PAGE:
This framework might be termed a process marker model, characterized by the two components that constitute its name. First, it views translational research as a continuous process that moves from basic research through clinical, post-clinical and practice-based research and ultimately to health policies, outcomes and impacts. It assumes that this process may be bidirectional, variable and complex and that any particular discovery may follow a unique pathway through the process. Second, it assumes that there are many different potential markers along this process. The focus in this model is on identifying a set of observable points in the process that can be operationally defined and measured, in order to enable to evaluation of the duration of segments of the research-practice continuum.
For instance, in the three-phase Westfall et al. (2007) model described earlier, they describe T1 research as “translation to humans” and use as examples both case series and phase 1 and 2 clinical trials. In the model offered here, we might operationally define a process marker such as “date of first accrual of a human subject into a research protocol investigating the target treatment”. Note that the operational process marker is a specific time point in the presumed process of translation, in this case expressed as a date. It is clear what the marker refers to – the accrual of the first human subject in the first research study that employs the treatment in humans. The central point is that the operational marker is one that can be readily understood and measured since it is based on an action or behavior.
The process marker model assumes that one would define a number of such operational markers along a presumed process continuum. Assuming that all of the markers use a common measurement scale (e.g., dates) it is then relatively easy to operationally define the difference between any two markers as the duration of time between their dates. For instance, later in their model Westfall et al. (2007) define T2 as the “translation to patients” and give as examples “guideline development, meta-analyses or systematic reviews”. In our framework we might set up a marker such as “date of inclusion of the results of a research study of the target treatment in a meta-analysis.” Or, even more specifically we could define it as “date of publication of the results of a research study of the target treatment in a Cochrane Collaboration meta-analysis.” Then, to determine the amount of time it took to translate the research in question from the first marker to the second one would need only to subtract the two dates.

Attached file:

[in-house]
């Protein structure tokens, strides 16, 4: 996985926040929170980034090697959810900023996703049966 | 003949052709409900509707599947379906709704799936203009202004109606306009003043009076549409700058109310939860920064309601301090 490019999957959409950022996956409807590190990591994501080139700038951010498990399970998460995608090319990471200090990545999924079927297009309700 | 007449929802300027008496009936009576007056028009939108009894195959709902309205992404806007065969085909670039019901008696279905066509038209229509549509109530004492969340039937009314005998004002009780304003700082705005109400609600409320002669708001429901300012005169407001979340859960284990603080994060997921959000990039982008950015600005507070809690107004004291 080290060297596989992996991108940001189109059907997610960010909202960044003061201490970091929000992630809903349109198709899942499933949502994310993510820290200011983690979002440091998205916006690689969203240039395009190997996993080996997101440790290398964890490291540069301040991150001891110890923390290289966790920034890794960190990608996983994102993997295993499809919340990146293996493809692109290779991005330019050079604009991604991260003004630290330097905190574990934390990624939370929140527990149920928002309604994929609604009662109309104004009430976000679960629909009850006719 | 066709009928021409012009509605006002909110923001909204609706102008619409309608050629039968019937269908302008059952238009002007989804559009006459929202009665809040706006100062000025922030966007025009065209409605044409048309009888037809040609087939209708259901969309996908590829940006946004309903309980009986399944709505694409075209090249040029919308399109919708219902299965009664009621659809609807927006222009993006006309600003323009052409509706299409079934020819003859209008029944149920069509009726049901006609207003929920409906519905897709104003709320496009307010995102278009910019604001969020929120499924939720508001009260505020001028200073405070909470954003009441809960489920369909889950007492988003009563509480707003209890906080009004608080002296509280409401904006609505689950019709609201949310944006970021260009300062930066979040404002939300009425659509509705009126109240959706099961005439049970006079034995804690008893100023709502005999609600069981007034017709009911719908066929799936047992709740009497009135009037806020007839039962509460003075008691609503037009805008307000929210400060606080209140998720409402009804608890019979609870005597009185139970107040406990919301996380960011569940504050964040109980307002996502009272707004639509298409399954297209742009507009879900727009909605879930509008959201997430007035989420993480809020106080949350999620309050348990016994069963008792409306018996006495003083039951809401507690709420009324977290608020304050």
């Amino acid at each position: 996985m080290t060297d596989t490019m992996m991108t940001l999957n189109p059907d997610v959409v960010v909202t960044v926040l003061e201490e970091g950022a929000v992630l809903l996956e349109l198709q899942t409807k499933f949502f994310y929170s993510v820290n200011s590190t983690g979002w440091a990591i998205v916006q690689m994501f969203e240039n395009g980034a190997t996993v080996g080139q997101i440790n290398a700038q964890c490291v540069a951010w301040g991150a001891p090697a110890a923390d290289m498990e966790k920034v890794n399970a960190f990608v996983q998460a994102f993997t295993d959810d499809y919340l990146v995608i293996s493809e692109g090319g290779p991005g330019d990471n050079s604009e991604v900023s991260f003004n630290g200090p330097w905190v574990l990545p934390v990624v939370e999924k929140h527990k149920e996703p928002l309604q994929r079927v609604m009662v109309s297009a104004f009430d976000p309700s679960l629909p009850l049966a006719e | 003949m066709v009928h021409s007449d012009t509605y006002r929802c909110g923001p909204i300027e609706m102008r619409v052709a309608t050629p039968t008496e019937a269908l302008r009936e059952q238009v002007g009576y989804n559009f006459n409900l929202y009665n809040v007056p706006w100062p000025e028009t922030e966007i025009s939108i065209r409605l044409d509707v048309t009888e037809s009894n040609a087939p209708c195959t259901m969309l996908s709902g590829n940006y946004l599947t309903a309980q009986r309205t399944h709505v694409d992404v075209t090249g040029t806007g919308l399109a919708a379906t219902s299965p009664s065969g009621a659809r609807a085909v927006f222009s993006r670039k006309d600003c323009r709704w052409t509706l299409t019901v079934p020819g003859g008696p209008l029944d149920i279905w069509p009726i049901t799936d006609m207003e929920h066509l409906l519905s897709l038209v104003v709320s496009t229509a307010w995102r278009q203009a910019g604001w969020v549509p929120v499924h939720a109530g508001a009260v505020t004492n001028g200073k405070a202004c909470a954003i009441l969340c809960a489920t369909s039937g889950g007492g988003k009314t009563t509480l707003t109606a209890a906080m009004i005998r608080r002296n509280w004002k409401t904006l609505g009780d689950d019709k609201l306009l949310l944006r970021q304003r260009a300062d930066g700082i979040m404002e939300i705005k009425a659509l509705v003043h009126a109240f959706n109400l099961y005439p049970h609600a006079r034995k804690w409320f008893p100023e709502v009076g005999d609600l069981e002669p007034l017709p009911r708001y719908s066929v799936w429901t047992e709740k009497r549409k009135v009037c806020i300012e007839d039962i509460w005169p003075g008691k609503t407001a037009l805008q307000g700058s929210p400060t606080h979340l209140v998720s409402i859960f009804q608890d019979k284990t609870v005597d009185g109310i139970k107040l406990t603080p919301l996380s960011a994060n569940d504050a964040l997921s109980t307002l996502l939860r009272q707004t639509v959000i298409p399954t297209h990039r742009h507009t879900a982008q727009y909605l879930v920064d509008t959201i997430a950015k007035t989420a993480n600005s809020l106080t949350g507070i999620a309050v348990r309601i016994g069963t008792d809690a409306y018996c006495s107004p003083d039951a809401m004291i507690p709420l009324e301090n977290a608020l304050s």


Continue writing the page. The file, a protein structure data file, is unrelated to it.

One of the obvious questions raised by this approach is what is the “correct” operational marker to use? A simple answer is that there isn’t a single correct marker – different markers simply represent different reference points in an assumed continuous process. That said, some markers may be better than others for different purposes and in different contexts. For example, some potential markers may be more feasible to measure. We could define an alternative marker for the introduction of a discovery in humans as “the date the first research protocol for use of the target treatment in humans was submitted for human subjects review.” It may or may not be easier to measure this than our earlier suggested marker of date of first accrual. Records of IRB submissions may or may not be easier to obtain than dates of subject accrual, and the marker that is more feasibly measured will generally be more useful for evaluation.
Another consideration is that some markers are likely to be encountered by more protocols than others. Since protocols can take different pathways in the process of translation one would generally want to select markers that are more likely to be commonly passed. For example, it may be that for some discoveries they typically will have research publications (date of first publication of results of a human trial) but may not generate a patentable intervention (date of submission of first patent application). In general using markers that are more likely to be encountered by more protocols will enhance our ability to explore empirically what factors affect durations for that part of the process.
A third consideration is that there are likely to be subprocesses that get repeated throughout the overall translational process. For instance, the subprocess of conducting, replicating and using a research study (shown in Figure 6) follows the same basic steps regardless of whether it is a basic, clinical or post-clinical study. In some process analyses it might be useful to look at the durations between two steps in this subprocess, say from application to funding, across all instances, regardless of where in the translational process the study is done. In other analyses it is may be necessary to separate the results based on whether the studies are basic, clinical or practice-based. In this critical repeating subprocess it’s important to recognize that each step has the potential to be influenced by strategies embodied in the CTSAs and other organizations involved in biomedical research.